Smart devices require a significant shift in thinking
This blog explores how to design smart devices. But these new devices are just so new and require such new insights, that our quaint, old school notions of UX design are completely blinding us. We are stuck between the classic paradigm of desktop computers, and the futuristic fantasy of smart dust. The world is either fastidious or fantastic. The path ahead is hard to see. Alan Kay said the best way to predict the future is to invent it… but what if we don’t know what we want? Continue reading
I’ve written previously that the history of mobile has been a long, painful process of copying desktop computers and then sheepishly realizing that it just doesn’t quite work right. This is actually the way of all progress, not just in technology. Art and music follow a similar pattern of copy, extend, and finally, discovery of a new form. It takes a while to shed old paradigms.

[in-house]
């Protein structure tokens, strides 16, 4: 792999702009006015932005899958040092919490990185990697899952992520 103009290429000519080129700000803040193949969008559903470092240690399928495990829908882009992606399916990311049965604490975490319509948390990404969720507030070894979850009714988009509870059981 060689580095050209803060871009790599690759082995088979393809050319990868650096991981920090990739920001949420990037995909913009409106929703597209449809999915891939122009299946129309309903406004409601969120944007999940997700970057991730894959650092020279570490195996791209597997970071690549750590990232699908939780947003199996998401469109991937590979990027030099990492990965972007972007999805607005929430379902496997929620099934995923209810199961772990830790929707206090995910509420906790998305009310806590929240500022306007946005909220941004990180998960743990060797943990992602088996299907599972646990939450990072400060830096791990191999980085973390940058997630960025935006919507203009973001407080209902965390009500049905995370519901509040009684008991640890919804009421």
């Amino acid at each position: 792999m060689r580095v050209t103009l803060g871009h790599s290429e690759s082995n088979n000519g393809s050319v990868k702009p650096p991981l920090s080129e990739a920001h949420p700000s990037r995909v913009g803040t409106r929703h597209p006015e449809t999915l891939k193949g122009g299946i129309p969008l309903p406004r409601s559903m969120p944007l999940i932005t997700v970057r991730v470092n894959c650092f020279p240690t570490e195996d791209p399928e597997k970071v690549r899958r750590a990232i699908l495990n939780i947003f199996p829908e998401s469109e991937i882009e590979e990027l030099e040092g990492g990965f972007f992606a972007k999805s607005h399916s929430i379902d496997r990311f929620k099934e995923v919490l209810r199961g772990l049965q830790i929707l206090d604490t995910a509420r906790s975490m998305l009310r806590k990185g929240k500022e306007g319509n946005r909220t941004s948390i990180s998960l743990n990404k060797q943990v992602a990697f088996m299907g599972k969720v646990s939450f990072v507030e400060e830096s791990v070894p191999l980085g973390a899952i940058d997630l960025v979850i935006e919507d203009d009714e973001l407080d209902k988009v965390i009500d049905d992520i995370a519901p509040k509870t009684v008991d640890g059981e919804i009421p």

Some innovations transcend short term competitive advantage
Since capitalism and design are, for the most part, governed by market forces, there’s symmetry between them. Capitalism tends to be most effective at its lowest levels, meeting demand through efficient supply. Companies that do that well succeed and those that don’t fail. The same is true for design: At its “lowest levels,” a clean look, a simple flow, and an elegant layout are fairly well understood and valued. Products that reflect these low levels succeed and those that don’t fail. Continue reading
Moving beyond the desktop towards just-in-time interaction
So often what passes for vision is usually nothing more than tiny extensions of what is already known and safe. Of course, it’s only natural as people tend to think within what is most comfortable. I call this “Default Thinking” and have already discussed this in my first post, (it was initially discussed as far back as 1962 by Thomas Kuhn). Continue reading
Small, cheap devices will disrupt our old-school UX assumptions.
Recently, Verizon and T-Mobile announced they would be shipping $50 Android phones quite soon. Technology pros know about Moore’s Law but often forget a critical aspect: it’s not just about increasing power, it’s also about decreasing cost. Continue reading